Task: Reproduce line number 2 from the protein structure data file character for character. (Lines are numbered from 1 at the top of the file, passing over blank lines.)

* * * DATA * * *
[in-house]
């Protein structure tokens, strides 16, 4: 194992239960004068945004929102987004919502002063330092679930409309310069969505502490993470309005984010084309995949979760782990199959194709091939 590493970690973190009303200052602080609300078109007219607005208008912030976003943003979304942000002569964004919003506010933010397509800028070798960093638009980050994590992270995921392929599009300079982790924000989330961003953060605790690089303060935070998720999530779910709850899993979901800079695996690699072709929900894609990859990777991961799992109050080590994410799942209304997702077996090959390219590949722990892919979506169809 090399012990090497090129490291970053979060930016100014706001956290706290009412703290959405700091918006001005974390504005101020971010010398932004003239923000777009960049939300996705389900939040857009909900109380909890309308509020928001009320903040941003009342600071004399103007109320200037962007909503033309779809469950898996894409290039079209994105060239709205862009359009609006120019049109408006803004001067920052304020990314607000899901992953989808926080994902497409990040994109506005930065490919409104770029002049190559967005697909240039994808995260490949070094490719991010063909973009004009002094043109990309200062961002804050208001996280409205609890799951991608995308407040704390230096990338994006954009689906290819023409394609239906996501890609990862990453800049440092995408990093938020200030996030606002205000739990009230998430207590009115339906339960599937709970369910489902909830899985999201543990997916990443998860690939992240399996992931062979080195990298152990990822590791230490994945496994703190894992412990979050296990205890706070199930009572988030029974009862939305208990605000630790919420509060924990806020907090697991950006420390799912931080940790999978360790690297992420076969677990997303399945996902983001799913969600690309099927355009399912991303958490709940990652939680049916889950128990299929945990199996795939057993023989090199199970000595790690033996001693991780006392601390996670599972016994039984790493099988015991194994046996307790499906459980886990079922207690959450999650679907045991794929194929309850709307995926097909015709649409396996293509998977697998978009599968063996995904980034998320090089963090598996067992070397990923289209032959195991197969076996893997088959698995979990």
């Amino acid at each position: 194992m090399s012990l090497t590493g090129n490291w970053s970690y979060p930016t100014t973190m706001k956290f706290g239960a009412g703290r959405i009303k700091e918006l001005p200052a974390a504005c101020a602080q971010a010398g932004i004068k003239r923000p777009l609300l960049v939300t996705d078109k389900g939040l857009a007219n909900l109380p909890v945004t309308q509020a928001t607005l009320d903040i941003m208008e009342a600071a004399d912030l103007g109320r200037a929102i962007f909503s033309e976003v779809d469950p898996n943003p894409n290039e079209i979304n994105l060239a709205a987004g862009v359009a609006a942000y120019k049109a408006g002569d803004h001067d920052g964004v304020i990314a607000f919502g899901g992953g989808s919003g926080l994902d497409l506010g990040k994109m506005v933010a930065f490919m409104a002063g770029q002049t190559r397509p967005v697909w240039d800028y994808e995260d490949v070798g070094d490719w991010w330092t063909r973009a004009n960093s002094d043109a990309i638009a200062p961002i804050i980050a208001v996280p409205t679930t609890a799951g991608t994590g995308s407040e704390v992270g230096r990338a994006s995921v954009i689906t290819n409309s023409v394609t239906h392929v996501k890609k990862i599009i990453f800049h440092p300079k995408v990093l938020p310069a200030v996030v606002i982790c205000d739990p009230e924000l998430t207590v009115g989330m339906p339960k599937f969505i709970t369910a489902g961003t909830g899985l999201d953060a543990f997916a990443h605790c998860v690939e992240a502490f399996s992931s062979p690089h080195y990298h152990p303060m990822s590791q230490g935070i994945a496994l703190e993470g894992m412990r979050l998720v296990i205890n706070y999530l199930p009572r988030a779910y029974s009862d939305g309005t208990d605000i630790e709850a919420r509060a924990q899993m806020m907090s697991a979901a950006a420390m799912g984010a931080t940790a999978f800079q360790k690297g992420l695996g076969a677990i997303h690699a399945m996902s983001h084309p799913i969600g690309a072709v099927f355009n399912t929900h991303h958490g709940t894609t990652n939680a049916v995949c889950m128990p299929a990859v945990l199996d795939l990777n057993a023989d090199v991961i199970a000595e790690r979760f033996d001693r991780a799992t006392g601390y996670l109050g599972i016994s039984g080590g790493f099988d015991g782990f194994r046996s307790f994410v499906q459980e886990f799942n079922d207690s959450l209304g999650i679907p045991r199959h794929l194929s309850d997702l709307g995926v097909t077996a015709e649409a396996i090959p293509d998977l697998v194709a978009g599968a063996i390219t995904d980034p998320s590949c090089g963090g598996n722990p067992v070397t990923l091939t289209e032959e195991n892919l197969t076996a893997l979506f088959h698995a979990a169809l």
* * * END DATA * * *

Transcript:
């Protein structure tokens, strides 16, 4: 194992239960004068945004929102987004919502002063330092679930409309310069969505502490993470309005984010084309995949979760782990199959194709091939 590493970690973190009303200052602080609300078109007219607005208008912030976003943003979304942000002569964004919003506010933010397509800028070798960093638009980050994590992270995921392929599009300079982790924000989330961003953060605790690089303060935070998720999530779910709850899993979901800079695996690699072709929900894609990859990777991961799992109050080590994410799942209304997702077996090959390219590949722990892919979506169809 090399012990090497090129490291970053979060930016100014706001956290706290009412703290959405700091918006001005974390504005101020971010010398932004003239923000777009960049939300996705389900939040857009909900109380909890309308509020928001009320903040941003009342600071004399103007109320200037962007909503033309779809469950898996894409290039079209994105060239709205862009359009609006120019049109408006803004001067920052304020990314607000899901992953989808926080994902497409990040994109506005930065490919409104770029002049190559967005697909240039994808995260490949070094490719991010063909973009004009002094043109990309200062961002804050208001996280409205609890799951991608995308407040704390230096990338994006954009689906290819023409394609239906996501890609990862990453800049440092995408990093938020200030996030606002205000739990009230998430207590009115339906339960599937709970369910489902909830899985999201543990997916990443998860690939992240399996992931062979080195990298152990990822590791230490994945496994703190894992412990979050296990205890706070199930009572988030029974009862939305208990605000630790919420509060924990806020907090697991950006420390799912931080940790999978360790690297992420076969677990997303399945996902983001799913969600690309099927355009399912991303958490709940990652939680049916889950128990299929945990199996795939057993023989090199199970000595790690033996001693991780006392601390996670599972016994039984790493099988015991194994046996307790499906459980886990079922207690959450999650679907045991794929194929309850709307995926097909015709649409396996293509998977697998978009599968063996995904980034998320090089963090598996067992070397990923289209032959195991197969076996893997088959698995979990």